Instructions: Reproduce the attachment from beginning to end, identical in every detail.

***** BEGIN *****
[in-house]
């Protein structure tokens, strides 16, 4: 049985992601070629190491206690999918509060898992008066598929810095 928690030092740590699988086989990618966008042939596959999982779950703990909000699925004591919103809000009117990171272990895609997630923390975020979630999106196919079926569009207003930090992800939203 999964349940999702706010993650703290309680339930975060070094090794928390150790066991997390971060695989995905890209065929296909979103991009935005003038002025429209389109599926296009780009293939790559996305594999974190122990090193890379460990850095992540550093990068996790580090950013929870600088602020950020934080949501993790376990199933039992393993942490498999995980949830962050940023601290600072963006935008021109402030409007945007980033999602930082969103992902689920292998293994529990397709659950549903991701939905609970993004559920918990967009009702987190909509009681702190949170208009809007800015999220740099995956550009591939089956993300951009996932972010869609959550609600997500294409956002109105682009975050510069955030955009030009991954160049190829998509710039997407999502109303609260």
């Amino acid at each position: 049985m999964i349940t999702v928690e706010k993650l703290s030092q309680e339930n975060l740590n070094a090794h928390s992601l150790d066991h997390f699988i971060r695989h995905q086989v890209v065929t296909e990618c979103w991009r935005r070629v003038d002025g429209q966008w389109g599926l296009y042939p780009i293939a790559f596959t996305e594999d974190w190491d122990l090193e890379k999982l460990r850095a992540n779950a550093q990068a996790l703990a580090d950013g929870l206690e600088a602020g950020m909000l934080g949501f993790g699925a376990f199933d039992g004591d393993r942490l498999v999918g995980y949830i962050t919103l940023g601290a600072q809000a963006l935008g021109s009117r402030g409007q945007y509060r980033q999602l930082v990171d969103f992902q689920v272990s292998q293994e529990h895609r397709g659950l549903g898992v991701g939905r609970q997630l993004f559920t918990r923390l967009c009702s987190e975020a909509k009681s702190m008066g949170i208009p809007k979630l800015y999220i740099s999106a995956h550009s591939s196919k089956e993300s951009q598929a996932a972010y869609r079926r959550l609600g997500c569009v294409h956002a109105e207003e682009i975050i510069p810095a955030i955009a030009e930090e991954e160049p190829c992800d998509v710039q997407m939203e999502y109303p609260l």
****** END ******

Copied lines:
[in-house]
């Protein structure tokens, strides 16, 4: 049985992601070629190491206690999918509060898992008066598929810095 928690030092740590699988086989990618966008042939596959999982779950703990909000699925004591919103809000009117990171272990895609997630923390975020979630999106196919079926569009207003930090992800939203 999964349940999702706010993650703290309680339930975060070094090794928390150790066991997390971060695989995905890209065929296909979103991009935005003038002025429209389109599926296009780009293939790559996305594999974190122990090193890379460990850095992540550093990068996790580090950013929870600088602020950020934080949501993790376990199933039992393993942490498999995980949830962050940023601290600072963006935008021109402030409007945007980033999602930082969103992902689920292998293994529990397709659950549903991701939905609970993004559920918990967009009702987190909509009681702190949170208009809007800015999220740099995956550009591939089956993300951009996932972010869609959550609600997500294409956002109105682009975050510069955030955009030009991954160049190829998509710039997407999502109303609260």
């Amino acid at each position: 049985m999964i349940t999702v928690e706010k993650l703290s030092q309680e339930n975060l740590n070094a090794h928390s992601l150790d066991h997390f699988i971060r695989h995905q086989v890209v065929t296909e990618c979103w991009r935005r070629v003038d002025g429209q966008w389109g599926l296009y042939p780009i293939a790559f596959t996305e594999d974190w190491d122990l090193e890379k999982l460990r850095a992540n779950a550093q990068a996790l703990a580090d950013g929870l206690e600088a602020g950020m909000l934080g949501f993790g699925a376990f199933d039992g004591d393993r942490l498999v999918g995980y949830i962050t919103l940023g601290a600072q809000a963006l935008g021109s009117r402030g409007q945007y509060r980033q999602l930082v990171d969103f992902q689920v272990s292998q293994e529990h895609r397709g659950l549903g898992v991701g939905r609970q997630l993004f559920t918990r923390l967009c009702s987190e975020a909509k009681s702190m008066g949170i208009p809007k979630l800015y999220i740099s999106a995956h550009s591939s196919k089956e993300s951009q598929a996932a972010y869609r079926r959550l609600g997500c569009v294409h956002a109105e207003e682009i975050i510069p810095a955030i955009a030009e930090e991954e160049p190829c992800d998509v710039q997407m939203e999502y109303p609260l």